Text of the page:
|BACK to Meetings Notes||NCSG MEETING #1a
Date: Wenesday, May 26, 1999
Location: Fourth Presbyterian Church, Louisville, Kentucky
Attendees: Following is a list of project participants in attendance at the Noise Compatibility Study Group (NCSG) meeting:
Robert Brown, Regional Airport Authority of Louisville and Jefferson County
DISCUSSION SYNOPSIS-PRE-MEETING BRIEFING
Mr. Crawford then went on to outline the goals of the Study, which include (1) reducing of number of people affected by aircraft noise; (2) redirecting aircraft noise toward less populated areas; and (3) reducing the impact of nighttime noise.
Mr. Crawford stated that the framework of the Study involves the Regional Airport Authority of Louisville and Jefferson County (RAA) and the Leigh Fisher Associates Consultant Team, which will work in conjunction with the NCSG (including the FAA, neighborhood participants, travelers, businesses, aircraft operators, elected officials, technical experts, and others) to gather information and recommendations that will be passed along to the Coordinating Council, RAA Board, and FAA.
Mr. Crawford continued to outline the various roles of the Study participants, including:
Mr. Crawford concluded the pre-briefing by defining the process of the Study, which will involve an all-inclusive, fully engaged Study Group, rotating chairpersons, focused committee structure, consensus decision rule, active participation by all constituencies in the development of program elements, and an anticipated long-term role in program implementation. To that extent, Mr. Crawford offered a brief outline of each of the 11 committees involved in the process. These committees include the following:
Mr. Crawford encouraged interested members of the community to get involved in the committees, learn the issues, become empowered, and make a difference. Mr. Crawford then opened the floor to questions from community members present at the meeting.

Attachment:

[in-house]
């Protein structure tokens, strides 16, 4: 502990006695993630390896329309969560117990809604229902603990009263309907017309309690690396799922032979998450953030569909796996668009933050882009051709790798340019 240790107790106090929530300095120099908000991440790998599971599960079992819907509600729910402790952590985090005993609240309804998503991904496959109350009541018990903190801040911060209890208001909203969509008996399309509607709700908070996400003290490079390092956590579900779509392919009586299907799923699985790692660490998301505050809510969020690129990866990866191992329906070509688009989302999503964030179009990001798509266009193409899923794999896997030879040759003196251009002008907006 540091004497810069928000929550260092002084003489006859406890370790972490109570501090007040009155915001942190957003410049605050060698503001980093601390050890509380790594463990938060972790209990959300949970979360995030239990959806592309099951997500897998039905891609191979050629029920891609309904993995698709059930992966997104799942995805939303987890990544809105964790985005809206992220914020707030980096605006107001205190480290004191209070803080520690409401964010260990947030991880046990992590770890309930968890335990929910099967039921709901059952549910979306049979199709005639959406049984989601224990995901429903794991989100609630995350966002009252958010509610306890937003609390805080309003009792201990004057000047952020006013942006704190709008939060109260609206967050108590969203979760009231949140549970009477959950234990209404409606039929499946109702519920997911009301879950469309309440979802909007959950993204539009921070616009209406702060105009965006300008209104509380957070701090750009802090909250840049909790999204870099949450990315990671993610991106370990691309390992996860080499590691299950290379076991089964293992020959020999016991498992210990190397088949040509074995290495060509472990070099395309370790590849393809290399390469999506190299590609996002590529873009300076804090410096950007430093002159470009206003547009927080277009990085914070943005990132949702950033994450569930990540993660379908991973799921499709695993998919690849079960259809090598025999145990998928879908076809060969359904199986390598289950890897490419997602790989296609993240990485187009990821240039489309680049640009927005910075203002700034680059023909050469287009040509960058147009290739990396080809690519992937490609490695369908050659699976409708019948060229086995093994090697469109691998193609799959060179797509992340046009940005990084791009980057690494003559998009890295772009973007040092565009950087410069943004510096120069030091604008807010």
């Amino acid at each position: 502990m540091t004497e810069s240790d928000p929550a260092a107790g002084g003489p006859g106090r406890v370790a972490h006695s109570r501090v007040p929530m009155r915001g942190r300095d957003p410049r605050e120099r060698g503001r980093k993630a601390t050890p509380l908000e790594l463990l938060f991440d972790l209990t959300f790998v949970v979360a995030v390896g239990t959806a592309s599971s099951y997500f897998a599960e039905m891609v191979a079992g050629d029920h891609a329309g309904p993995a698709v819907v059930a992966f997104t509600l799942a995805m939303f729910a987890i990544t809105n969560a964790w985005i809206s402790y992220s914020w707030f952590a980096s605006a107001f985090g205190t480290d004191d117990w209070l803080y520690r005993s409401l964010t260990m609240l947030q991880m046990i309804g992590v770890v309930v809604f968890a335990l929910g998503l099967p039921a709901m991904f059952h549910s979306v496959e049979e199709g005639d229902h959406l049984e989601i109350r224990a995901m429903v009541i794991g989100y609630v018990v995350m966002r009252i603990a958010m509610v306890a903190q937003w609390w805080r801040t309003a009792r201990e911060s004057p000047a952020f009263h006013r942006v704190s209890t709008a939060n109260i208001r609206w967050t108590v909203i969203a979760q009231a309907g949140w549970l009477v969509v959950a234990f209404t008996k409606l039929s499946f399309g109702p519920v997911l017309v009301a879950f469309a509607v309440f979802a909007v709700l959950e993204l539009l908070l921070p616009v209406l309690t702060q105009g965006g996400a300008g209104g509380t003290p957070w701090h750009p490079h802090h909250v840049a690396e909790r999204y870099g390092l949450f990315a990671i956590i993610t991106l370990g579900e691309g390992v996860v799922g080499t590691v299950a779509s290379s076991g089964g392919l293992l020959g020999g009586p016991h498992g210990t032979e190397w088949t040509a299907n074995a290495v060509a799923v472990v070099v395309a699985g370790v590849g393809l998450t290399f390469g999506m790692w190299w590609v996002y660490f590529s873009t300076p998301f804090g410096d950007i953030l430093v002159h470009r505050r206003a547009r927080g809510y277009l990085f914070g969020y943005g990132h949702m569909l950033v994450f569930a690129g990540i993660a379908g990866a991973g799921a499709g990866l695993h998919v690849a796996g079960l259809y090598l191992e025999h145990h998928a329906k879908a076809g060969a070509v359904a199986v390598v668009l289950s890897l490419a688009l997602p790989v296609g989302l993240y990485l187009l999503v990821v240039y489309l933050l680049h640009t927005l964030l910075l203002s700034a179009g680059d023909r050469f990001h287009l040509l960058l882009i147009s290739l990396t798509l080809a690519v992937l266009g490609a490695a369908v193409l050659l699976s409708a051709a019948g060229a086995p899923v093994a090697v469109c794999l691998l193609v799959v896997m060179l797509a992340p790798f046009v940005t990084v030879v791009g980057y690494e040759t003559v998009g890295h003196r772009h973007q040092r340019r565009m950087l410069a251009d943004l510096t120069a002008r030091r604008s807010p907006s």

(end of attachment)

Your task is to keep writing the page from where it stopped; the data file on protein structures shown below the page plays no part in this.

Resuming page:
One participant mentioned that the noise on Granger Road is a big problem. Mr. Crawford responded that that was why they were gathering that evening.
One participant asked if the Study includes small aircraft. Mr. Crawford replied that all aircraft noise would be included in the Study. Mr. Crawford referred the public to a brochure entitled "Aircraft Noise and Its Effects," which he considered to be recommended reading, offering that, having reviewed the information contained in the brochure, members of the community will be able to make a good judgment as to whether planes are in compliance with regulations.
One participant asked if small aircraft can fly anywhere they want. Mr. Crawford replied that this is only true under certain conditions.
One participant asked if aircraft are supposed to fly through fireworks at the Fairgrounds, commenting that doing so appears to be dangerous. Mr. Crawford replied that this was a good question, and promised to find out.
One participant commented that the Study seems to be after the fact, and wondered why the Study wasnât conducted prior to this time, and asked what the purpose of the Study is. Mr. Crawford replied that a Study was done once before (1993), and based on information available at the time. The result of that Study was the program that is now in place, he said, and now is the time to make the program better, to document and report on findings, get available funding, and make things better.
One participant commented that UPS is one of the biggest noise offenders, and wondered if they will be involved in the Study. Mr. Crawford replied that yes, UPS would be involved, along with other aircraft operators, some of whom will chair meetings, and participate in other key ways.